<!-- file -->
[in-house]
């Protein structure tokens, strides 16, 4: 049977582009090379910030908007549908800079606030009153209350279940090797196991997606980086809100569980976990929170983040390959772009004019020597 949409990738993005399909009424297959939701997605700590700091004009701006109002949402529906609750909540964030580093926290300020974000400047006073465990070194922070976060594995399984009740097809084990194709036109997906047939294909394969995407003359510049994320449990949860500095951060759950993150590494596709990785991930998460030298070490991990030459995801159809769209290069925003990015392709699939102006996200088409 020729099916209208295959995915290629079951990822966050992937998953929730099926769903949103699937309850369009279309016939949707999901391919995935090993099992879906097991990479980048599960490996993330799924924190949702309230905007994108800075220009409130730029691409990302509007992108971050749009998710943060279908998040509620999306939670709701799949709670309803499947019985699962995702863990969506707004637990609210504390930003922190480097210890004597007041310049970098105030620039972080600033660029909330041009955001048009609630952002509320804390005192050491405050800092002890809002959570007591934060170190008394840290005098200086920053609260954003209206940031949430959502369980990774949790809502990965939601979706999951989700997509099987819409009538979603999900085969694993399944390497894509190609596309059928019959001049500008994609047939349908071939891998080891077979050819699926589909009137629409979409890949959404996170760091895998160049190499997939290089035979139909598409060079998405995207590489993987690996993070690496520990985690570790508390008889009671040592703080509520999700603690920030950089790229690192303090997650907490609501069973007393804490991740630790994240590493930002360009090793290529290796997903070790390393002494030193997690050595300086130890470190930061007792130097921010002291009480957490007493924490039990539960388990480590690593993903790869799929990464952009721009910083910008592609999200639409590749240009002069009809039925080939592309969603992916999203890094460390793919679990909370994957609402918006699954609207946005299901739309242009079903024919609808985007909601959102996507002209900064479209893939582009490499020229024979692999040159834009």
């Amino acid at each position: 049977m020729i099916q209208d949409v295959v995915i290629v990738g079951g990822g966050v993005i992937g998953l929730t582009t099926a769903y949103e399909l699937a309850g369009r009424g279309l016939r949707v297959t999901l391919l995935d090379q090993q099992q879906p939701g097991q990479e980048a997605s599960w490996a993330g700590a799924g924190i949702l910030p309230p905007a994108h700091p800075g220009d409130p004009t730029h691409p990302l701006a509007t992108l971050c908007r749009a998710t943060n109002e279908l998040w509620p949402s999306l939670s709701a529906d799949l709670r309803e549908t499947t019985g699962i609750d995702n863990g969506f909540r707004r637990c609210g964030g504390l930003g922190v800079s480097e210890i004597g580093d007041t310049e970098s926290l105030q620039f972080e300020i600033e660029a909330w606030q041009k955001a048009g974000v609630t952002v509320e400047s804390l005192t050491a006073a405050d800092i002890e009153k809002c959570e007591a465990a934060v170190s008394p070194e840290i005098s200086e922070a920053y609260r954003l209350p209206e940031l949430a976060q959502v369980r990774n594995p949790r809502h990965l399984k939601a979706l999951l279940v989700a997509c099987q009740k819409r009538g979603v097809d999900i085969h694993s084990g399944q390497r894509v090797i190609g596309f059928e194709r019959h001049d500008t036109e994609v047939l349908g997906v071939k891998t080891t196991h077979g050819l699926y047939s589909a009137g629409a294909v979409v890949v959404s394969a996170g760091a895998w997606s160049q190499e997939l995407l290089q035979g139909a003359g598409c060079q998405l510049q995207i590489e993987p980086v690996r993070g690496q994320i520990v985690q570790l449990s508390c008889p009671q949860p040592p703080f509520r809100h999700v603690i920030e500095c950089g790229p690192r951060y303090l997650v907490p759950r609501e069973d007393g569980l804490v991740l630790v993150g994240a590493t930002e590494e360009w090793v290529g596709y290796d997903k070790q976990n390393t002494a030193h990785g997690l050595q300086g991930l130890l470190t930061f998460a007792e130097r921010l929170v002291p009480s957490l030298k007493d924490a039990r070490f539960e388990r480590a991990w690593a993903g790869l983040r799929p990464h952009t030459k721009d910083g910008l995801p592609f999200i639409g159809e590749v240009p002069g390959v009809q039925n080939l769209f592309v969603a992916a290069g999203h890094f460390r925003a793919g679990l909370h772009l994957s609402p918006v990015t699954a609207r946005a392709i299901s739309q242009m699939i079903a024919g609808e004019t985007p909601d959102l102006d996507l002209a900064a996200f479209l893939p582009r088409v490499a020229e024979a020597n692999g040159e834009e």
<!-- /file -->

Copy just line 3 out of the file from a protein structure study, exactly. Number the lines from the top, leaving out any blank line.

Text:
């Amino acid at each position: 049977m020729i099916q209208d949409v295959v995915i290629v990738g079951g990822g966050v993005i992937g998953l929730t582009t099926a769903y949103e399909l699937a309850g369009r009424g279309l016939r949707v297959t999901l391919l995935d090379q090993q099992q879906p939701g097991q990479e980048a997605s599960w490996a993330g700590a799924g924190i949702l910030p309230p905007a994108h700091p800075g220009d409130p004009t730029h691409p990302l701006a509007t992108l971050c908007r749009a998710t943060n109002e279908l998040w509620p949402s999306l939670s709701a529906d799949l709670r309803e549908t499947t019985g699962i609750d995702n863990g969506f909540r707004r637990c609210g964030g504390l930003g922190v800079s480097e210890i004597g580093d007041t310049e970098s926290l105030q620039f972080e300020i600033e660029a909330w606030q041009k955001a048009g974000v609630t952002v509320e400047s804390l005192t050491a006073a405050d800092i002890e009153k809002c959570e007591a465990a934060v170190s008394p070194e840290i005098s200086e922070a920053y609260r954003l209350p209206e940031l949430a976060q959502v369980r990774n594995p949790r809502h990965l399984k939601a979706l999951l279940v989700a997509c099987q009740k819409r009538g979603v097809d999900i085969h694993s084990g399944q390497r894509v090797i190609g596309f059928e194709r019959h001049d500008t036109e994609v047939l349908g997906v071939k891998t080891t196991h077979g050819l699926y047939s589909a009137g629409a294909v979409v890949v959404s394969a996170g760091a895998w997606s160049q190499e997939l995407l290089q035979g139909a003359g598409c060079q998405l510049q995207i590489e993987p980086v690996r993070g690496q994320i520990v985690q570790l449990s508390c008889p009671q949860p040592p703080f509520r809100h999700v603690i920030e500095c950089g790229p690192r951060y303090l997650v907490p759950r609501e069973d007393g569980l804490v991740l630790v993150g994240a590493t930002e590494e360009w090793v290529g596709y290796d997903k070790q976990n390393t002494a030193h990785g997690l050595q300086g991930l130890l470190t930061f998460a007792e130097r921010l929170v002291p009480s957490l030298k007493d924490a039990r070490f539960e388990r480590a991990w690593a993903g790869l983040r799929p990464h952009t030459k721009d910083g910008l995801p592609f999200i639409g159809e590749v240009p002069g390959v009809q039925n080939l769209f592309v969603a992916a290069g999203h890094f460390r925003a793919g679990l909370h772009l994957s609402p918006v990015t699954a609207r946005a392709i299901s739309q242009m699939i079903a024919g609808e004019t985007p909601d959102l102006d996507l002209a900064a996200f479209l893939p582009r088409v490499a020229e024979a020597n692999g040159e834009e």